Adventure Logs // Vietnam: Hanoi
I'm off on a solo adventure travelling around South East Asia for several months this winter during my "off-season" as a wedding photographer in Vancouver, BC. I'm excited to finally start sharing images from my trip and I hope you'll follow along - and also keep in mind any adventurous or travelling couples that would enjoy these images or who are looking for a photographer for their elopement or wedding in a far flung corner of the world.
For me, travelling takes a long time to process. Places and people, the sounds and smells of a city - I soak it all in and then it simmers. In the moment I prefer to experience it all as fully as possible, and then reflect back later when I've been able to properly think. On a trip like this where often there is very little downtime that's conducive to properly blogging and enough time for me to go through the process of writing about a place, it feels rushed to share images and thoughts but I'm going to try anyways.
Hanoi was my first city + stop in Asia that I fully got to experience (I had essentially an overnight in Singapore the day before but didn't explore at all). I had done zero research about it and for that I'm thankful. Hanoi captured me in a way that I could not have anticipated. At first I wasn't sure if it was just because it was my first stop and experience of a different culture, but now that I'm several weeks into my trip I know that it wasn't the case.
Hanoi is vibrant, organized chaos - like most cities over here, a cacauphony of sounds and smells, layers of questionable grime are inescapable. The old quarter holds streets named for exactly what they sell (tape street, steel street, party decoration street etc. etc.) and wandering further from this area brings you into what I considered to be an equally exciting and interesting city. I loved it for it's energy + sound, the ebb and flow, the color everywhere, interesting shops, effortlessly fashionable young men + women riding in cool outfits on motorbikes through the dizzying and dirty streets. I think it's the juxtaposition between modern and old, gorgeous and shiny stores and the grimy corner shops spilling out onto the street. So many motorbikes piled onto the sidewalks so you have no choice often but to walk on the road. The feeling like you could sit in one spot and dive deeper and deeper visually into so many physical details and interactions - especially around 5pm when the city comes alive with traffic. But also one of my favorite parts - the calm and jovial experience of Sundays around the lake (which I got to experience twice). The surrounding roads all are closed off to traffic, and (when I was there) university grads have their photos taken, locals and tourists hang out and walk around, and middle aged men play competitive games of hacky-sack. It's this beautiful experience of slower paced relaxation that helps make this city feel more liveable and less abrasive. I didn't enjoy the air pollution and I know living and travelling over here in Asia will (and already has) caused me a great deal of heartache for the environment (so much trash + plastic), but also appreciation for our beautiful clear air at home.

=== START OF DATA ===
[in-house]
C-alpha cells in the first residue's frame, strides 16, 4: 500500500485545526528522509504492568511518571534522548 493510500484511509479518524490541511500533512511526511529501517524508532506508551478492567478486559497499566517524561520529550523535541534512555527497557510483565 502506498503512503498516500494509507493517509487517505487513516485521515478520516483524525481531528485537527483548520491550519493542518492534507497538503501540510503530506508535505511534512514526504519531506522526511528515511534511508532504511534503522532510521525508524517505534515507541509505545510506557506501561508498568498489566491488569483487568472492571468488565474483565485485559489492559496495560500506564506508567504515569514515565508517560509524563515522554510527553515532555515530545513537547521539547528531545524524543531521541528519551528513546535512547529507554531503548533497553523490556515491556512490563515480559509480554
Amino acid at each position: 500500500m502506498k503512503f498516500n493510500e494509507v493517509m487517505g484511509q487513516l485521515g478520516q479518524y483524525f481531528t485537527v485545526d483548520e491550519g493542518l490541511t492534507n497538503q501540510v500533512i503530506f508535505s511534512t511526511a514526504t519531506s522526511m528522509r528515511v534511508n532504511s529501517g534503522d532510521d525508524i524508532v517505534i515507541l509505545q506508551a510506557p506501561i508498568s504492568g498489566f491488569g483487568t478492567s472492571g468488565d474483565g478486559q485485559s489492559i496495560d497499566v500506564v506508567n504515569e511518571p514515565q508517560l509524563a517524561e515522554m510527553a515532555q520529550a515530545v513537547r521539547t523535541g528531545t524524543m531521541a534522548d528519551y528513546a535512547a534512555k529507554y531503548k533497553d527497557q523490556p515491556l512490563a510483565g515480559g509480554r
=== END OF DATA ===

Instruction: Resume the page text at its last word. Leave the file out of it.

It was here I learned how to fearlessly walk across a road where the traffic just winds around you, took my first motorbike taxi ride in said traffic, and soaked in all the feelings of realizing that this was going to be my life for the next several months. It's a strange feeling to be at the beginning of a trip - months and weeks stretched ahead of you with really no plan or expectations of what's to come. One of the best feelings, I'd argue, but a strange one nonetheless.
Hanoi, I'll be back.